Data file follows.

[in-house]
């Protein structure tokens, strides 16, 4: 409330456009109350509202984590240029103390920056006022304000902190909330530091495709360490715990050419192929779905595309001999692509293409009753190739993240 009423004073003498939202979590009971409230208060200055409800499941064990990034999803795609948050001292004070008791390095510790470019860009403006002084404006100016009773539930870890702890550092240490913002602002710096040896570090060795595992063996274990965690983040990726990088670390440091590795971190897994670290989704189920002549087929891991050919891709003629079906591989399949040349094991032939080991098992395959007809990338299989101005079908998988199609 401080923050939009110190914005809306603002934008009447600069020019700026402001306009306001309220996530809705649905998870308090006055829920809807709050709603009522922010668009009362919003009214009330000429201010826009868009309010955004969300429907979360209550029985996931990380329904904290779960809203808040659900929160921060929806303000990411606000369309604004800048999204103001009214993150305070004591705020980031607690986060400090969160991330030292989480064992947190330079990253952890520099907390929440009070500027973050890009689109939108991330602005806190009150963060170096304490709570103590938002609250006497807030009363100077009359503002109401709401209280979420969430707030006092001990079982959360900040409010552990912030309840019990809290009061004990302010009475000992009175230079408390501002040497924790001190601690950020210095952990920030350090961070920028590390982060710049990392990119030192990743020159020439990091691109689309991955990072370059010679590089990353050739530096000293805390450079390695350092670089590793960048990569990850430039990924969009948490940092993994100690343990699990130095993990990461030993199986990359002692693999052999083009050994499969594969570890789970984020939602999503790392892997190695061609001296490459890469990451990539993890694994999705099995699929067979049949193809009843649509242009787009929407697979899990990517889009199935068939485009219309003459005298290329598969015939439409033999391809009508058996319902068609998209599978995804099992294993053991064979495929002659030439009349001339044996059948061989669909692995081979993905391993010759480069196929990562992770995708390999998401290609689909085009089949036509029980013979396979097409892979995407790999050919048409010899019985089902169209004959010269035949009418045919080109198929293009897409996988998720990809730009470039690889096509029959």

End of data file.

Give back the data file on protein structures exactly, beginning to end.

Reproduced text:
[in-house]
């Protein structure tokens, strides 16, 4: 409330456009109350509202984590240029103390920056006022304000902190909330530091495709360490715990050419192929779905595309001999692509293409009753190739993240 009423004073003498939202979590009971409230208060200055409800499941064990990034999803795609948050001292004070008791390095510790470019860009403006002084404006100016009773539930870890702890550092240490913002602002710096040896570090060795595992063996274990965690983040990726990088670390440091590795971190897994670290989704189920002549087929891991050919891709003629079906591989399949040349094991032939080991098992395959007809990338299989101005079908998988199609 401080923050939009110190914005809306603002934008009447600069020019700026402001306009306001309220996530809705649905998870308090006055829920809807709050709603009522922010668009009362919003009214009330000429201010826009868009309010955004969300429907979360209550029985996931990380329904904290779960809203808040659900929160921060929806303000990411606000369309604004800048999204103001009214993150305070004591705020980031607690986060400090969160991330030292989480064992947190330079990253952890520099907390929440009070500027973050890009689109939108991330602005806190009150963060170096304490709570103590938002609250006497807030009363100077009359503002109401709401209280979420969430707030006092001990079982959360900040409010552990912030309840019990809290009061004990302010009475000992009175230079408390501002040497924790001190601690950020210095952990920030350090961070920028590390982060710049990392990119030192990743020159020439990091691109689309991955990072370059010679590089990353050739530096000293805390450079390695350092670089590793960048990569990850430039990924969009948490940092993994100690343990699990130095993990990461030993199986990359002692693999052999083009050994499969594969570890789970984020939602999503790392892997190695061609001296490459890469990451990539993890694994999705099995699929067979049949193809009843649509242009787009929407697979899990990517889009199935068939485009219309003459005298290329598969015939439409033999391809009508058996319902068609998209599978995804099992294993053991064979495929002659030439009349001339044996059948061989669909692995081979993905391993010759480069196929990562992770995708390999998401290609689909085009089949036509029980013979396979097409892979995407790999050919048409010899019985089902169209004959010269035949009418045919080109198929293009897409996988998720990809730009470039690889096509029959």